Comparison of porcine CD4 and gamma-delta T cell systemic and mucosal responses to the spirochete Brachyspira hyodysenteriae

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Hontecillas-Magarzo, Raquel
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Michael J. Wannemuehler
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Veterinary Microbiology and Preventive Medicine
Our faculty promote the understanding of causes of infectious disease in animals and the mechanisms by which diseases develop at the organismal, cellular and molecular levels. Veterinary microbiology also includes research on the interaction of pathogenic and symbiotic microbes with their hosts and the host response to infection.
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In pigs, alphabeta CD4+ and gammadelta T cells constitute an important fraction of the circulating lymphocyte pool. This makes porcine an ideal animal model for functional studies of the two cell populations. A comparative evaluation of the systemic and mucosal responses of porcine alphabeta CD4+ and gammadelta T cells was conducted in the context of immunization and/or challenge with the pathogen Brachyspira hyodysenteriae. This spirochete causes a severe colitis in pigs; however, immunization with a pepsin-digested bacterin ameliorates clinical signs of disease. Protection has been associated with in vitro antigen-dependent proliferation of CD4+ and gammadelta T cells to B. hyodysenteriae antigens. A first set of experiments was conducted to evaluate the differential functional aspects of the systemic responses of CD4+ and gammadelta T cells to B. hyodysenteriae antigens. Results show that while the proliferative responses of CD4+ were exclusively antigen-specific, gammadelta T cells responded to stimuli other than B. hyodysenteriae antigens. Proliferation of the two cell populations in vitro was dependent on the presence of IL-2. In addition, examination of IFN-gamma production indicated that CD4+ T cells are the major source of this cytokine, although stimulation with B. hyodysenteriae antigens decreased IFN-gamma-producing CD4+ T cells. This effect was paralleled by an increase in gammadelta T cells producing IFN-gamma. These results suggest that, as has been demonstrated for other infectious disease models, gammadelta T cells may contribute to downregulating CD4+ T cell responses. A second study describes the impact that immunization and/or challenge had on the lymphocyte composition and cytokine environment of the colonic mucosa. Immunization decreased the colonic CD4 + T cells irrespective of the challenge status, whereas challenge with B. hyodysenteriae resulted in depletion of epithelial gammadelta T cells; however, vaccination ameliorated the loss of this lymphocyte subset. These cellular changes were accompanied by modulation of cytokine expression. Particularly, TNF-alpha, IL-1beta and TGF-beta1 mRNA were upregulated in vaccinated and infected pigs. The possible contribution of porcine CD4+ and gammadelta T cells to the development and resolution of B. hyodysenteriae-induced colitis and the mechanisms of activation of the two subsets are discussed in this dissertation in the context of the present findings.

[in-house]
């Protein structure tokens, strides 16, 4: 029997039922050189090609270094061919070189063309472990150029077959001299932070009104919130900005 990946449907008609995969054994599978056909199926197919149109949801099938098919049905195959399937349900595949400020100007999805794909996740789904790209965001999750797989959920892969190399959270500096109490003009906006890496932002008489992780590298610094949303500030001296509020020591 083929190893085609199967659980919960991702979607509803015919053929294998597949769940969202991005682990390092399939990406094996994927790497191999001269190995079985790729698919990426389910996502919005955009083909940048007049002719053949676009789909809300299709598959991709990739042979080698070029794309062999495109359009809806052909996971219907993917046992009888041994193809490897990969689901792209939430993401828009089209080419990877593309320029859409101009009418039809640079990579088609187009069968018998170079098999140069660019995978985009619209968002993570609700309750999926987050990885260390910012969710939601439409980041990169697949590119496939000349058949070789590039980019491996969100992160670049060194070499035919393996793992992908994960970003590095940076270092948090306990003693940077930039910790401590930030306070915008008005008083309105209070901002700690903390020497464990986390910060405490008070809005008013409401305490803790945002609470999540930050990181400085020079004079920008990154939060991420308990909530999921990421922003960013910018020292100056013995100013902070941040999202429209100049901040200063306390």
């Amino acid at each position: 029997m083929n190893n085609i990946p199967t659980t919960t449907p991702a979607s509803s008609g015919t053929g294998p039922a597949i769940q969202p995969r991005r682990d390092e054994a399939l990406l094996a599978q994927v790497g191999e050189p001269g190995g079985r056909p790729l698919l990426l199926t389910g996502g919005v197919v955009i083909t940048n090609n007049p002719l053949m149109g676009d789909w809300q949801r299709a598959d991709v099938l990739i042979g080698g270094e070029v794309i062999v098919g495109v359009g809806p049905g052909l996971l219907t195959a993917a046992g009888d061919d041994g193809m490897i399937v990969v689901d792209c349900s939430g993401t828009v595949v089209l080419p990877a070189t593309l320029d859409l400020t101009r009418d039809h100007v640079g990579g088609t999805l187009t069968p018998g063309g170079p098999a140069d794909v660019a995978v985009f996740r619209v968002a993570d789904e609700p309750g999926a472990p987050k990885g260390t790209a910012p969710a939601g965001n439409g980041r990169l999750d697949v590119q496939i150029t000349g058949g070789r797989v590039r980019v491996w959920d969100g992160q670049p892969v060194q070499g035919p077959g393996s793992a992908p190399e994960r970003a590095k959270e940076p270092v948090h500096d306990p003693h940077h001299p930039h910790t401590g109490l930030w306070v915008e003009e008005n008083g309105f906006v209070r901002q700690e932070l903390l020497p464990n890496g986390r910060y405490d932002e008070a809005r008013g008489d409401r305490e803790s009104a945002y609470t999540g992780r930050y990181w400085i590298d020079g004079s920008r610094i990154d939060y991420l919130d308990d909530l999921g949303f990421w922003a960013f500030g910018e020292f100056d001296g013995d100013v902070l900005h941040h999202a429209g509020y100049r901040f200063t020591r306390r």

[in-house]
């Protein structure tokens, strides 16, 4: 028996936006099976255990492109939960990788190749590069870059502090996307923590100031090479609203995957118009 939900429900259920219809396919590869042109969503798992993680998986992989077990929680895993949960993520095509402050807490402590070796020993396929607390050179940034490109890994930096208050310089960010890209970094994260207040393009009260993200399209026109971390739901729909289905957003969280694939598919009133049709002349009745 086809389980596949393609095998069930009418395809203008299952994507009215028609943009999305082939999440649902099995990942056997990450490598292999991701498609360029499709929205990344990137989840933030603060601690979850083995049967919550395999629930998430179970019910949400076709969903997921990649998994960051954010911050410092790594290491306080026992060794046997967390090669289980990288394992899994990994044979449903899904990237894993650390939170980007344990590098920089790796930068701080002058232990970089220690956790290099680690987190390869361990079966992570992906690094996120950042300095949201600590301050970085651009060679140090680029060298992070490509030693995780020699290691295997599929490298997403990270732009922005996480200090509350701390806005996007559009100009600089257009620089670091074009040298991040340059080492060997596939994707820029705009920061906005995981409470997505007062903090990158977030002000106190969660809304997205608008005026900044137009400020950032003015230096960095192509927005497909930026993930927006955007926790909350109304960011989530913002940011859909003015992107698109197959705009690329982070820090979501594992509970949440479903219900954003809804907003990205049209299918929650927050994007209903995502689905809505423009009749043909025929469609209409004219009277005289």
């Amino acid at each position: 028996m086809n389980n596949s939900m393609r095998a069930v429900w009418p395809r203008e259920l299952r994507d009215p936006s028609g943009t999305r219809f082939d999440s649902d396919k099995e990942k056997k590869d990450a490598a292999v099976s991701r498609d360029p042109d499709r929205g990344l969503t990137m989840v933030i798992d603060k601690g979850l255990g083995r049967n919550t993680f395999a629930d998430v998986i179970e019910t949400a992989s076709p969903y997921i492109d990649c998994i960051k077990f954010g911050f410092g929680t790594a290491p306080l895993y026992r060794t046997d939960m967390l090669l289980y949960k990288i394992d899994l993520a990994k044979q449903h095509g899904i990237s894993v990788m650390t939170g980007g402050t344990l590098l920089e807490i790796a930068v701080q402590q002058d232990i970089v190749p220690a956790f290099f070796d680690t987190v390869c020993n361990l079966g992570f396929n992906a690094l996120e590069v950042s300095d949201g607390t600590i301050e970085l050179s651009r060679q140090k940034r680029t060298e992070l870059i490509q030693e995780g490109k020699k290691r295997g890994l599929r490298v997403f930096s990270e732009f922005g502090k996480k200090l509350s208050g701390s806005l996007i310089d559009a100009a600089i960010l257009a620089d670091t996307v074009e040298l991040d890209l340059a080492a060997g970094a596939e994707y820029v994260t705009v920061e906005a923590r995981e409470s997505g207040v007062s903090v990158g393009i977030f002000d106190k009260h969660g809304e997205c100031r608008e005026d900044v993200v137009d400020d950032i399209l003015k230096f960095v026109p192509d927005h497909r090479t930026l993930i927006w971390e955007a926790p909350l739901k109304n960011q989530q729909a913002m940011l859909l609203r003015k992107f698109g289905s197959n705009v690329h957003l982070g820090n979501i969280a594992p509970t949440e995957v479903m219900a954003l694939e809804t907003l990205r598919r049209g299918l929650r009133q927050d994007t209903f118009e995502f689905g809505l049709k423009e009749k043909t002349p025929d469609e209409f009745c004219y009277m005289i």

Tue Jan 01 00:00:00 UTC 2002